Filling defects in pyelograms are produced most frequently by renal tumors that arise from either the parenchyma or the pelvis. However, it is not uncommon for cysts, tuberculosis, nonopaque calculi, abscesses, blood clots or air bubbles to produce a roentgenological picture not unlike that of renal neoplasms. The urologist is aided materially in the diagnosis by the clinical picture, physical examination and laboratory tests.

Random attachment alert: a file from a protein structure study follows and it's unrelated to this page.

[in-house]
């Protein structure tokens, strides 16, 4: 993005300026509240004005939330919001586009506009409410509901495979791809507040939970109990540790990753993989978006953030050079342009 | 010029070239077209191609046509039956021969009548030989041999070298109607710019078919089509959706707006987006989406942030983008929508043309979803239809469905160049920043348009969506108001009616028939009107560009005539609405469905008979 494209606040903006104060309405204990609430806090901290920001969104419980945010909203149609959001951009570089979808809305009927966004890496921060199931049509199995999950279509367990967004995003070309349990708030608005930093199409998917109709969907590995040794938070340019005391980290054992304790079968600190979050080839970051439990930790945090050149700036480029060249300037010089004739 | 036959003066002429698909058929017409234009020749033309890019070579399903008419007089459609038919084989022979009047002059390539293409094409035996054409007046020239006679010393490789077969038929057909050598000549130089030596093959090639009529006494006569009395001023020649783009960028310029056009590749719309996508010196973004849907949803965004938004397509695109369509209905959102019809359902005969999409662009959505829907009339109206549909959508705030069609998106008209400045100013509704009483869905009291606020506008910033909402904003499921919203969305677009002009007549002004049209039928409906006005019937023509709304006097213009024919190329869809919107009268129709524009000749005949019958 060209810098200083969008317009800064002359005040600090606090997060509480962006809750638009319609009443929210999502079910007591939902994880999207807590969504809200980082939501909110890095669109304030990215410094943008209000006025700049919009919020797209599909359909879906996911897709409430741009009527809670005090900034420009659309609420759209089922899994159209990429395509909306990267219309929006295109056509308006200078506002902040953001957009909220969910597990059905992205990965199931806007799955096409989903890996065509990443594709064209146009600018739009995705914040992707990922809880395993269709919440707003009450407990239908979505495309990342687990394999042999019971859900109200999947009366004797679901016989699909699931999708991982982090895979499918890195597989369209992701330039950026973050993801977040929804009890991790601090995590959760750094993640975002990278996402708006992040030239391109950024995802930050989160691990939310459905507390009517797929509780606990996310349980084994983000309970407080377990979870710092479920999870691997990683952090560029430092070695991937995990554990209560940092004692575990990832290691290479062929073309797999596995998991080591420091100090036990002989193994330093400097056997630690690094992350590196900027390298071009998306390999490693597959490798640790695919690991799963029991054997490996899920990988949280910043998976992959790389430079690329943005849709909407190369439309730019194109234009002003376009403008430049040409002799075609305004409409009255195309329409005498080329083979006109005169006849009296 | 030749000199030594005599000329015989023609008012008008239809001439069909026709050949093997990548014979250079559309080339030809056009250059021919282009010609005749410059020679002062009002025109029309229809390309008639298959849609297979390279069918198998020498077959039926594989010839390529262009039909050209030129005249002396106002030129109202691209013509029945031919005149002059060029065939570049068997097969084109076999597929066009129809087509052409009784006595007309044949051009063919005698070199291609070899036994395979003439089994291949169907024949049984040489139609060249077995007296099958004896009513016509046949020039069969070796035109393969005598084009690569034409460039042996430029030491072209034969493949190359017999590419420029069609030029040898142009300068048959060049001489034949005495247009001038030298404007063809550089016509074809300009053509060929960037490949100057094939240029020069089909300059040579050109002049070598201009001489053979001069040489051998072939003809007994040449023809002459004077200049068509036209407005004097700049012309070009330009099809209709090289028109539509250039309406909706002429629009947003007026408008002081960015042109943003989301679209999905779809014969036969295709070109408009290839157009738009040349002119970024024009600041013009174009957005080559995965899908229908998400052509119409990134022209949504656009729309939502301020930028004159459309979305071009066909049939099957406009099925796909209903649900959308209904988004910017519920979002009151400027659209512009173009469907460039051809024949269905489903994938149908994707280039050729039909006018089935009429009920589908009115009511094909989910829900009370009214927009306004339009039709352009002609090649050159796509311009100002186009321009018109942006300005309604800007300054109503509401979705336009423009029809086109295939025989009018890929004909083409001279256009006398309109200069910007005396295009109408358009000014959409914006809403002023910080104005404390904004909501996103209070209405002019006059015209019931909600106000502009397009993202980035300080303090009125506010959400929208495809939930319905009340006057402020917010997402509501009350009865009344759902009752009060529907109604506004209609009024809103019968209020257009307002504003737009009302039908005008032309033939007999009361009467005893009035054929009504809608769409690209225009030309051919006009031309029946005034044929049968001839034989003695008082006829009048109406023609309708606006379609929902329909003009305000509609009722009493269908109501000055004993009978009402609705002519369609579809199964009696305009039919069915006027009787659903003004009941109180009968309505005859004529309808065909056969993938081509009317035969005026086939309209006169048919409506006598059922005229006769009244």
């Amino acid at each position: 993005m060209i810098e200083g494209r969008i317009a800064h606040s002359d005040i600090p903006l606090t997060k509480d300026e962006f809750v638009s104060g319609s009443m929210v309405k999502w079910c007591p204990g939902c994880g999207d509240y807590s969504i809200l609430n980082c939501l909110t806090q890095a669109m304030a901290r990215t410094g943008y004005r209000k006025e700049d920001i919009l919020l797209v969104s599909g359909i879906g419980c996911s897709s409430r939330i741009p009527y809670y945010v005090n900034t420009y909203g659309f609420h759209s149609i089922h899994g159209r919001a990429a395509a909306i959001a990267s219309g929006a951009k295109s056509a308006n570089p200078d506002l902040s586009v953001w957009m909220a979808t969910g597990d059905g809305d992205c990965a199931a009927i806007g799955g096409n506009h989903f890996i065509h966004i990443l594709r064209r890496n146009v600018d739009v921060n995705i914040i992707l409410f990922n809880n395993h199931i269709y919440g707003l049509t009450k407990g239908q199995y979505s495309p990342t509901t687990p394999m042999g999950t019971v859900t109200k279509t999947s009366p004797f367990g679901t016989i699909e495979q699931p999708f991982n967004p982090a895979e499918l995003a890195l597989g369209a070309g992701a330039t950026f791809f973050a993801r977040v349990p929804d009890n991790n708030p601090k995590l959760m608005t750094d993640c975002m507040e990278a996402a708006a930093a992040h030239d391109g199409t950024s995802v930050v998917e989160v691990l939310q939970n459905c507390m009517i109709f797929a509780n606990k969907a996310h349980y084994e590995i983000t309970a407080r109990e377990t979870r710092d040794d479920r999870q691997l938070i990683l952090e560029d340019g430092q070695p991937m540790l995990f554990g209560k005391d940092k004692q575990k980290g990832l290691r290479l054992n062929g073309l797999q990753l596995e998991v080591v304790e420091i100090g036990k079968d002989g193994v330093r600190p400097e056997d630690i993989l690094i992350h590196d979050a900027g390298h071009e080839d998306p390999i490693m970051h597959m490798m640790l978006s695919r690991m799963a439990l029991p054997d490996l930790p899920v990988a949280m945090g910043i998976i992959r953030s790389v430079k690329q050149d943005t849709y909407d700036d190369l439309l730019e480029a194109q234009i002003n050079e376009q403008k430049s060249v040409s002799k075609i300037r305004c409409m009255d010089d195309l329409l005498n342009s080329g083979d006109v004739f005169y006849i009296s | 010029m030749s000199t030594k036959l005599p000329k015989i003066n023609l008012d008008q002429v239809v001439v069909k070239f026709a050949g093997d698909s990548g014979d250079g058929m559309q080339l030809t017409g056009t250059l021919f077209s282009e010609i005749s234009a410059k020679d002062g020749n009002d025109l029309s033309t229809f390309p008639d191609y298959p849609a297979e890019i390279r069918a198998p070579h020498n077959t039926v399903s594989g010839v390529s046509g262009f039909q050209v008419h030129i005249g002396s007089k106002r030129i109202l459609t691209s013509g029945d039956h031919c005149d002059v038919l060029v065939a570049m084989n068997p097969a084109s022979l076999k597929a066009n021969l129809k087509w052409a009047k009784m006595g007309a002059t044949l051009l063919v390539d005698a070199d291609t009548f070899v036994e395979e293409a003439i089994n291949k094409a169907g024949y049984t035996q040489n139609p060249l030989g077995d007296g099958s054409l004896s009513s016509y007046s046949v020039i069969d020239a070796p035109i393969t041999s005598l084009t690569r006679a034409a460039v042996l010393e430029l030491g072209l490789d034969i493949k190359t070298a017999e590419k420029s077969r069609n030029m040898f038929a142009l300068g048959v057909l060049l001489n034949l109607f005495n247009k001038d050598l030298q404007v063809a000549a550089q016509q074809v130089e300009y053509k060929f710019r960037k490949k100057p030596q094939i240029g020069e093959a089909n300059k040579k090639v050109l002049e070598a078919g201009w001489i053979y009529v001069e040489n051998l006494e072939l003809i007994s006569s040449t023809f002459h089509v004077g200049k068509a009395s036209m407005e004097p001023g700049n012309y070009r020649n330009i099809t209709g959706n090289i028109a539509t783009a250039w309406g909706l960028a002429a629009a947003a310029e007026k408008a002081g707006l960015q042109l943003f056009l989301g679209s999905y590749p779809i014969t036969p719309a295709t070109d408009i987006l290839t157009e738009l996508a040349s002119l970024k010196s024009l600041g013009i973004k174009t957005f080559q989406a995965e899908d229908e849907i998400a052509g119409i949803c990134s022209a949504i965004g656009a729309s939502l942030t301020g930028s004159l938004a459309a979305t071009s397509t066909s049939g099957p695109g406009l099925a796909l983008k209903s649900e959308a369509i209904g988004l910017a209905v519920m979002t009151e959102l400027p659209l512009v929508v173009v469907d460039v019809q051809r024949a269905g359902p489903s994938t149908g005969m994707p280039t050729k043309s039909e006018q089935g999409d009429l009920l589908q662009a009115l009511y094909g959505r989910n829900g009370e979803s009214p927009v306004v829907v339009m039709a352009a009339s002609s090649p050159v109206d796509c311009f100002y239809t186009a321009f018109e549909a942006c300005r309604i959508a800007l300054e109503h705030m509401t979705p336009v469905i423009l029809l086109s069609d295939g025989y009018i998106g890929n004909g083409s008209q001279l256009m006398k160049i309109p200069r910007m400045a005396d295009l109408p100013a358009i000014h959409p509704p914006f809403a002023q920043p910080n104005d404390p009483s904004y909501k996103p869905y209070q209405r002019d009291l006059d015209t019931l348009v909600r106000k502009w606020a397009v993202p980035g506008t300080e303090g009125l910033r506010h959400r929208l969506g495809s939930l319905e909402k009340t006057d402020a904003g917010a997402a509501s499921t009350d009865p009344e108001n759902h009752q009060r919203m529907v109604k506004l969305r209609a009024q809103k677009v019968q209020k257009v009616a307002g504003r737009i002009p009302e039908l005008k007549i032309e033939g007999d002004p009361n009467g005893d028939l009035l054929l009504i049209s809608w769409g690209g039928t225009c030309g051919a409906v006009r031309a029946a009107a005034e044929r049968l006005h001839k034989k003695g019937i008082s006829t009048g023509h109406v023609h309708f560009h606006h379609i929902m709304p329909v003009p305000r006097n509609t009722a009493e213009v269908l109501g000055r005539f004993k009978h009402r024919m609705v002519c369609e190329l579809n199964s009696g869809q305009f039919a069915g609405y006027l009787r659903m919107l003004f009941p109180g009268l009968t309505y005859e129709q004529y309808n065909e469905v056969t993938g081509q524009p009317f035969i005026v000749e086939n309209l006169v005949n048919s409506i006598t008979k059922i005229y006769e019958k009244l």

Extrarenal diseases rarely produce pyelographic deformities. Perinephric abscesses, lipomas and retroperitoneal neoplasms occasionally produce abnormalities in the pyelogram either by invasion of or by pressure on the renal pelvis. Because of the close relationship of the surrounding viscera, it is theoretically possible for disease processes of the neighboring structures to produce pressure on the kidney and a filling defect in the pyelogram. Stone summarized nine cases of pancreatic cysts that simulated renal disease, one of which he observed personally. A report follows of a case in